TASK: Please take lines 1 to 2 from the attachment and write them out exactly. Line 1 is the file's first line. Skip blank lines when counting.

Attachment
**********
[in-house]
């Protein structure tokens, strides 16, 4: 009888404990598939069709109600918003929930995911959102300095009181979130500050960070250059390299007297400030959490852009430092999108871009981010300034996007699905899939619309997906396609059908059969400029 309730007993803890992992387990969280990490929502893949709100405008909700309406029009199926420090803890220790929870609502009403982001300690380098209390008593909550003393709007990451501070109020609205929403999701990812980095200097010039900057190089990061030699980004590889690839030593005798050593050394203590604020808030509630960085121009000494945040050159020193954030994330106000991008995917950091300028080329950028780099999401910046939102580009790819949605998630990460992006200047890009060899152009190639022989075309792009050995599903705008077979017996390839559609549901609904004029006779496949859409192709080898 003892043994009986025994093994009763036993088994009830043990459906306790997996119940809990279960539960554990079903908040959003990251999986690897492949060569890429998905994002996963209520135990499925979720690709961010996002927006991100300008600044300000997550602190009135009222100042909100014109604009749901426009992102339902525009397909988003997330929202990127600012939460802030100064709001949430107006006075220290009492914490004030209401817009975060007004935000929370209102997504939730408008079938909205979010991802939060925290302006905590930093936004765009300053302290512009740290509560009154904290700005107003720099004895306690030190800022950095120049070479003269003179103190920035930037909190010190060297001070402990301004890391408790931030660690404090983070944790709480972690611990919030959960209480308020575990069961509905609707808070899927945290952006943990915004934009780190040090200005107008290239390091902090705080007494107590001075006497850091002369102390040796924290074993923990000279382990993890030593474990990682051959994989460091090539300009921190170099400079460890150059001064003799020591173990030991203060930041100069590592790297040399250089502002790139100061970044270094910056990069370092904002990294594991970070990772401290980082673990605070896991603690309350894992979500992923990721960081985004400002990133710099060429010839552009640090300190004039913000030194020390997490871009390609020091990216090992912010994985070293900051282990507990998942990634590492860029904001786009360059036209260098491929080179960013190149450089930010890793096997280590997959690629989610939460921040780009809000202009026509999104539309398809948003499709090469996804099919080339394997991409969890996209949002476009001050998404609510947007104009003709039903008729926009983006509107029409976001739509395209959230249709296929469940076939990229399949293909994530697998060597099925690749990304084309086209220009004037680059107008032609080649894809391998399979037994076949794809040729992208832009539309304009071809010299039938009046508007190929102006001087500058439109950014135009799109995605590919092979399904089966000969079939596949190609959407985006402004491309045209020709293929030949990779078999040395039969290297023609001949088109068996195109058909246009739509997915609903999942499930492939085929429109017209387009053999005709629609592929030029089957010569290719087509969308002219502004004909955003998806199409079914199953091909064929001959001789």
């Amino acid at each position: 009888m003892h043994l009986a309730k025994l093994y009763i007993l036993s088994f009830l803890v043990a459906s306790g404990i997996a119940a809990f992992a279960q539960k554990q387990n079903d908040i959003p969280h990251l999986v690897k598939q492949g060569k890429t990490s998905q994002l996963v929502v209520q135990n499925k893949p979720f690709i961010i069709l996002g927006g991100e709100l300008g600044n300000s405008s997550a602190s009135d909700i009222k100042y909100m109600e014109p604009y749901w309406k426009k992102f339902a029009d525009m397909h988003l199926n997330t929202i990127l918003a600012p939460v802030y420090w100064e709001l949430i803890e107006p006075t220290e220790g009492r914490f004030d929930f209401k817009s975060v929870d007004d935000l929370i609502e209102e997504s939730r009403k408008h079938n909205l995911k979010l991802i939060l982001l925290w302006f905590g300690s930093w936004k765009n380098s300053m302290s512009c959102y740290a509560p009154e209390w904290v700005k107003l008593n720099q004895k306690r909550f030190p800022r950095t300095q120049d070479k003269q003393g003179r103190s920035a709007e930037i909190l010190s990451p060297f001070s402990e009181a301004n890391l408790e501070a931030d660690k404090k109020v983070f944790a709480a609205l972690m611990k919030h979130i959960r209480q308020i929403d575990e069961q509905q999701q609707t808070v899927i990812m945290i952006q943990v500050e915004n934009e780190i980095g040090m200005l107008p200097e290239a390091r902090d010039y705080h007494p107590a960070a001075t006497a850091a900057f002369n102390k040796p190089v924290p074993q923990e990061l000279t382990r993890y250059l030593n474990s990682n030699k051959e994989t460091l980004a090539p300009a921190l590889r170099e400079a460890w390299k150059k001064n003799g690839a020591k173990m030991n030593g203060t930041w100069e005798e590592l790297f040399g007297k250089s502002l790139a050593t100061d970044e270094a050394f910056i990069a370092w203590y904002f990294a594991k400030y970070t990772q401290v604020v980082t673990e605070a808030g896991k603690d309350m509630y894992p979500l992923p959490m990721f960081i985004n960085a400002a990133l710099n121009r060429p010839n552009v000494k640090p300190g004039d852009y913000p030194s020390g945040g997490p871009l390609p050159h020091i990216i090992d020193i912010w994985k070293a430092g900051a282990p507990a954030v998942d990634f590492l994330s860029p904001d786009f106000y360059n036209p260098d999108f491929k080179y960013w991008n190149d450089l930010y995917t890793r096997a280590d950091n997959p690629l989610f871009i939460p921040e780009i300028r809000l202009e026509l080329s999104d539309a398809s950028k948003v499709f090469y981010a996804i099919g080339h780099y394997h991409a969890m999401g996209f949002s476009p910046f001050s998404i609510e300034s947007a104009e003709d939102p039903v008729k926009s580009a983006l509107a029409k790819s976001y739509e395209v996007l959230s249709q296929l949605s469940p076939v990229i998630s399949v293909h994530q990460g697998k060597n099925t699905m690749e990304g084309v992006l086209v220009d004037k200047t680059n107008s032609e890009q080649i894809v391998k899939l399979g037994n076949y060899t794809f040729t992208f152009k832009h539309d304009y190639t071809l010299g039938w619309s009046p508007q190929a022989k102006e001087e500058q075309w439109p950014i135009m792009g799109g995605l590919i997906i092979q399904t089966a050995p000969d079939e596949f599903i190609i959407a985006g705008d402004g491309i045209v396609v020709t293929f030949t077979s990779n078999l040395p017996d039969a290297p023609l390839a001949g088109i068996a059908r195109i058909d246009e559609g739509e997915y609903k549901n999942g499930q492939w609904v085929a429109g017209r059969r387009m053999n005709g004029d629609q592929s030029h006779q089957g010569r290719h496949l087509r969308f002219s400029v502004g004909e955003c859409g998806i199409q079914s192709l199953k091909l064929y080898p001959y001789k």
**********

[in-house]
């Protein structure tokens, strides 16, 4: 009888404990598939069709109600918003929930995911959102300095009181979130500050960070250059390299007297400030959490852009430092999108871009981010300034996007699905899939619309997906396609059908059969400029 309730007993803890992992387990969280990490929502893949709100405008909700309406029009199926420090803890220790929870609502009403982001300690380098209390008593909550003393709007990451501070109020609205929403999701990812980095200097010039900057190089990061030699980004590889690839030593005798050593050394203590604020808030509630960085121009000494945040050159020193954030994330106000991008995917950091300028080329950028780099999401910046939102580009790819949605998630990460992006200047890009060899152009190639022989075309792009050995599903705008077979017996390839559609549901609904004029006779496949859409192709080898 003892043994009986025994093994009763036993088994009830043990459906306790997996119940809990279960539960554990079903908040959003990251999986690897492949060569890429998905994002996963209520135990499925979720690709961010996002927006991100300008600044300000997550602190009135009222100042909100014109604009749901426009992102339902525009397909988003997330929202990127600012939460802030100064709001949430107006006075220290009492914490004030209401817009975060007004935000929370209102997504939730408008079938909205979010991802939060925290302006905590930093936004765009300053302290512009740290509560009154904290700005107003720099004895306690030190800022950095120049070479003269003179103190920035930037909190010190060297001070402990301004890391408790931030660690404090983070944790709480972690611990919030959960209480308020575990069961509905609707808070899927945290952006943990915004934009780190040090200005107008290239390091902090705080007494107590001075006497850091002369102390040796924290074993923990000279382990993890030593474990990682051959994989460091090539300009921190170099400079460890150059001064003799020591173990030991203060930041100069590592790297040399250089502002790139100061970044270094910056990069370092904002990294594991970070990772401290980082673990605070896991603690309350894992979500992923990721960081985004400002990133710099060429010839552009640090300190004039913000030194020390997490871009390609020091990216090992912010994985070293900051282990507990998942990634590492860029904001786009360059036209260098491929080179960013190149450089930010890793096997280590997959690629989610939460921040780009809000202009026509999104539309398809948003499709090469996804099919080339394997991409969890996209949002476009001050998404609510947007104009003709039903008729926009983006509107029409976001739509395209959230249709296929469940076939990229399949293909994530697998060597099925690749990304084309086209220009004037680059107008032609080649894809391998399979037994076949794809040729992208832009539309304009071809010299039938009046508007190929102006001087500058439109950014135009799109995605590919092979399904089966000969079939596949190609959407985006402004491309045209020709293929030949990779078999040395039969290297023609001949088109068996195109058909246009739509997915609903999942499930492939085929429109017209387009053999005709629609592929030029089957010569290719087509969308002219502004004909955003998806199409079914199953091909064929001959001789």